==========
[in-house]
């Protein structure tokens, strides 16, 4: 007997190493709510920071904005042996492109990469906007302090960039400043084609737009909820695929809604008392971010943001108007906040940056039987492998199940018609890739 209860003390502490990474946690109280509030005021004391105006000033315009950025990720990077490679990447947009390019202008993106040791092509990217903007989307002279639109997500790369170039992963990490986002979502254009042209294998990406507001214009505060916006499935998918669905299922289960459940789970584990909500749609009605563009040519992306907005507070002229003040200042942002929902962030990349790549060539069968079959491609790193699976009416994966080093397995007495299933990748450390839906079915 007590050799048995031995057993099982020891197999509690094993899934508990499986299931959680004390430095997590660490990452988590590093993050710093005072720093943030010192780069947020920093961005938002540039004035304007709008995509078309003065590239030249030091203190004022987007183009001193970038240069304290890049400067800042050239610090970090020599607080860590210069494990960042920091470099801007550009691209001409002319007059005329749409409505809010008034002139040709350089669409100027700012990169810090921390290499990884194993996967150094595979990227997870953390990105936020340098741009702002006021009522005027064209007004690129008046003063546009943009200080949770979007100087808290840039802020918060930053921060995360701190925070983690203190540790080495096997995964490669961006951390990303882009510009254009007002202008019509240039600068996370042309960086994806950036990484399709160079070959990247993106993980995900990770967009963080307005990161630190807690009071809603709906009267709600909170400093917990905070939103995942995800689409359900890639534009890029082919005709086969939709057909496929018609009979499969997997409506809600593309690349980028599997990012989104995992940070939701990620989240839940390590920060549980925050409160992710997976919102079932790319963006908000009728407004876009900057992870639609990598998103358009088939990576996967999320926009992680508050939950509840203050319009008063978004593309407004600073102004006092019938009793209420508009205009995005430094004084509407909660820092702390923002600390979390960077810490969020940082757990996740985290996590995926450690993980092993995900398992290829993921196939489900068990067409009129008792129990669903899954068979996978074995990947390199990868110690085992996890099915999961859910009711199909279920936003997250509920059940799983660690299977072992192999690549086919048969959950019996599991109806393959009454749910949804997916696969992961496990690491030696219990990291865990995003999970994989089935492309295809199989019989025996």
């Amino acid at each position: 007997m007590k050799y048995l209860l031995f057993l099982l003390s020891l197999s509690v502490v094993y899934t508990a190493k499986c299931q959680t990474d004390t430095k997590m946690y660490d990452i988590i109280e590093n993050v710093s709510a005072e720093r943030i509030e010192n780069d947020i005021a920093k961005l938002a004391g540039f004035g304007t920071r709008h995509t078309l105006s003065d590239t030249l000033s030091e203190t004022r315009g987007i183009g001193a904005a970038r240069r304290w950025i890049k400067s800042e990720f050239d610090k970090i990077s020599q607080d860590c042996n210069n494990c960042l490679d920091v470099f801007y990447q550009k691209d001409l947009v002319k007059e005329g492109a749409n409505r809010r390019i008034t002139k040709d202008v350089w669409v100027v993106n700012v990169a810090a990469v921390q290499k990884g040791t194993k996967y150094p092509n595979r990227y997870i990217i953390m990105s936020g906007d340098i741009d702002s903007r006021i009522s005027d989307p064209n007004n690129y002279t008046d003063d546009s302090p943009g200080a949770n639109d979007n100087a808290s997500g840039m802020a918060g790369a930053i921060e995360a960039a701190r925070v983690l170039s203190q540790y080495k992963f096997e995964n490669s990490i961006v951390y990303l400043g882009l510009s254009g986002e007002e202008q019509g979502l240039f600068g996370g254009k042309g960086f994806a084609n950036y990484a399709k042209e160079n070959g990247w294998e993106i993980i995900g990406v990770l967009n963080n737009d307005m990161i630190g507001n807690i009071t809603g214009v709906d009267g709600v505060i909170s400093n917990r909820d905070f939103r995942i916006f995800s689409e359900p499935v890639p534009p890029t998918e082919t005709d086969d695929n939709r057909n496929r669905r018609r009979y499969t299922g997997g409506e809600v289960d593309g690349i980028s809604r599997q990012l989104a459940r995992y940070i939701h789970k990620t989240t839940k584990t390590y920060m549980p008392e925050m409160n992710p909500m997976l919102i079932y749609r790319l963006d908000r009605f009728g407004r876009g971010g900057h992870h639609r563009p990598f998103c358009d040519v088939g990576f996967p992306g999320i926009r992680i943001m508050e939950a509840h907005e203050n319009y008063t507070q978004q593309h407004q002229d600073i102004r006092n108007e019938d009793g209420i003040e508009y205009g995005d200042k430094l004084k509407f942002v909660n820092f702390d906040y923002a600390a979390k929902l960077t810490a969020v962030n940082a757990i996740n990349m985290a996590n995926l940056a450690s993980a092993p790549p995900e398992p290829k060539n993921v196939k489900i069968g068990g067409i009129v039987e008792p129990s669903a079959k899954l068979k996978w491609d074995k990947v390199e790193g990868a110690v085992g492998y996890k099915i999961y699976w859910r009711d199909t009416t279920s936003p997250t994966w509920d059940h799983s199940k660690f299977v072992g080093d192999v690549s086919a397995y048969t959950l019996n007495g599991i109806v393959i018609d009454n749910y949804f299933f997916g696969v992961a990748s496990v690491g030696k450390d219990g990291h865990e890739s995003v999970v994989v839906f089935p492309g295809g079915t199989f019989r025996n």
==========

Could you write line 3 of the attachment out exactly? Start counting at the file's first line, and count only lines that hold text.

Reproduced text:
């Amino acid at each position: 007997m007590k050799y048995l209860l031995f057993l099982l003390s020891l197999s509690v502490v094993y899934t508990a190493k499986c299931q959680t990474d004390t430095k997590m946690y660490d990452i988590i109280e590093n993050v710093s709510a005072e720093r943030i509030e010192n780069d947020i005021a920093k961005l938002a004391g540039f004035g304007t920071r709008h995509t078309l105006s003065d590239t030249l000033s030091e203190t004022r315009g987007i183009g001193a904005a970038r240069r304290w950025i890049k400067s800042e990720f050239d610090k970090i990077s020599q607080d860590c042996n210069n494990c960042l490679d920091v470099f801007y990447q550009k691209d001409l947009v002319k007059e005329g492109a749409n409505r809010r390019i008034t002139k040709d202008v350089w669409v100027v993106n700012v990169a810090a990469v921390q290499k990884g040791t194993k996967y150094p092509n595979r990227y997870i990217i953390m990105s936020g906007d340098i741009d702002s903007r006021i009522s005027d989307p064209n007004n690129y002279t008046d003063d546009s302090p943009g200080a949770n639109d979007n100087a808290s997500g840039m802020a918060g790369a930053i921060e995360a960039a701190r925070v983690l170039s203190q540790y080495k992963f096997e995964n490669s990490i961006v951390y990303l400043g882009l510009s254009g986002e007002e202008q019509g979502l240039f600068g996370g254009k042309g960086f994806a084609n950036y990484a399709k042209e160079n070959g990247w294998e993106i993980i995900g990406v990770l967009n963080n737009d307005m990161i630190g507001n807690i009071t809603g214009v709906d009267g709600v505060i909170s400093n917990r909820d905070f939103r995942i916006f995800s689409e359900p499935v890639p534009p890029t998918e082919t005709d086969d695929n939709r057909n496929r669905r018609r009979y499969t299922g997997g409506e809600v289960d593309g690349i980028s809604r599997q990012l989104a459940r995992y940070i939701h789970k990620t989240t839940k584990t390590y920060m549980p008392e925050m409160n992710p909500m997976l919102i079932y749609r790319l963006d908000r009605f009728g407004r876009g971010g900057h992870h639609r563009p990598f998103c358009d040519v088939g990576f996967p992306g999320i926009r992680i943001m508050e939950a509840h907005e203050n319009y008063t507070q978004q593309h407004q002229d600073i102004r006092n108007e019938d009793g209420i003040e508009y205009g995005d200042k430094l004084k509407f942002v909660n820092f702390d906040y923002a600390a979390k929902l960077t810490a969020v962030n940082a757990i996740n990349m985290a996590n995926l940056a450690s993980a092993p790549p995900e398992p290829k060539n993921v196939k489900i069968g068990g067409i009129v039987e008792p129990s669903a079959k899954l068979k996978w491609d074995k990947v390199e790193g990868a110690v085992g492998y996890k099915i999961y699976w859910r009711d199909t009416t279920s936003p997250t994966w509920d059940h799983s199940k660690f299977v072992g080093d192999v690549s086919a397995y048969t959950l019996n007495g599991i109806v393959i018609d009454n749910y949804f299933f997916g696969v992961a990748s496990v690491g030696k450390d219990g990291h865990e890739s995003v999970v994989v839906f089935p492309g295809g079915t199989f019989r025996n």